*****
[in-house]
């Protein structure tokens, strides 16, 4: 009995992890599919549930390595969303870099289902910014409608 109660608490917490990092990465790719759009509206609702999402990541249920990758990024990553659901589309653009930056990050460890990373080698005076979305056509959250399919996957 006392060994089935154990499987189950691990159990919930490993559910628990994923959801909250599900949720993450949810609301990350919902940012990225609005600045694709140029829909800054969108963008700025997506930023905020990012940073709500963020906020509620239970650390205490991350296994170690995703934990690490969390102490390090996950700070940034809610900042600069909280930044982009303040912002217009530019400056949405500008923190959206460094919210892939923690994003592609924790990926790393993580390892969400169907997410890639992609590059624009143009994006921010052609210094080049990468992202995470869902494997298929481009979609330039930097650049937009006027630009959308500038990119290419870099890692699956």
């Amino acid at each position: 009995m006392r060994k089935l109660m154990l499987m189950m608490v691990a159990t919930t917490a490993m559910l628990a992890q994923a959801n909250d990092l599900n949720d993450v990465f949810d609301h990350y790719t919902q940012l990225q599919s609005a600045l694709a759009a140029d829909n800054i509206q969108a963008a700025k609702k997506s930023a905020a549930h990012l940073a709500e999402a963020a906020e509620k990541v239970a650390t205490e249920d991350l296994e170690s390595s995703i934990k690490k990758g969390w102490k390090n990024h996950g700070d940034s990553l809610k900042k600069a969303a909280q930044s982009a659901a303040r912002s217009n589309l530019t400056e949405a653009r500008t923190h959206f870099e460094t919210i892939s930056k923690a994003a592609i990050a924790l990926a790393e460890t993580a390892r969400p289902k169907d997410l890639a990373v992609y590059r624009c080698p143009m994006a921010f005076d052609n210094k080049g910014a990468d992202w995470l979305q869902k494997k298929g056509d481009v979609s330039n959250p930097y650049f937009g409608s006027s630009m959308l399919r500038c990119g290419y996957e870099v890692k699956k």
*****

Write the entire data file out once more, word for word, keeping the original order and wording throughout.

[in-house]
């Protein structure tokens, strides 16, 4: 009995992890599919549930390595969303870099289902910014409608 109660608490917490990092990465790719759009509206609702999402990541249920990758990024990553659901589309653009930056990050460890990373080698005076979305056509959250399919996957 006392060994089935154990499987189950691990159990919930490993559910628990994923959801909250599900949720993450949810609301990350919902940012990225609005600045694709140029829909800054969108963008700025997506930023905020990012940073709500963020906020509620239970650390205490991350296994170690995703934990690490969390102490390090996950700070940034809610900042600069909280930044982009303040912002217009530019400056949405500008923190959206460094919210892939923690994003592609924790990926790393993580390892969400169907997410890639992609590059624009143009994006921010052609210094080049990468992202995470869902494997298929481009979609330039930097650049937009006027630009959308500038990119290419870099890692699956």
């Amino acid at each position: 009995m006392r060994k089935l109660m154990l499987m189950m608490v691990a159990t919930t917490a490993m559910l628990a992890q994923a959801n909250d990092l599900n949720d993450v990465f949810d609301h990350y790719t919902q940012l990225q599919s609005a600045l694709a759009a140029d829909n800054i509206q969108a963008a700025k609702k997506s930023a905020a549930h990012l940073a709500e999402a963020a906020e509620k990541v239970a650390t205490e249920d991350l296994e170690s390595s995703i934990k690490k990758g969390w102490k390090n990024h996950g700070d940034s990553l809610k900042k600069a969303a909280q930044s982009a659901a303040r912002s217009n589309l530019t400056e949405a653009r500008t923190h959206f870099e460094t919210i892939s930056k923690a994003a592609i990050a924790l990926a790393e460890t993580a390892r969400p289902k169907d997410l890639a990373v992609y590059r624009c080698p143009m994006a921010f005076d052609n210094k080049g910014a990468d992202w995470l979305q869902k494997k298929g056509d481009v979609s330039n959250p930097y650049f937009g409608s006027s630009m959308l399919r500038c990119g290419y996957e870099v890692k699956k």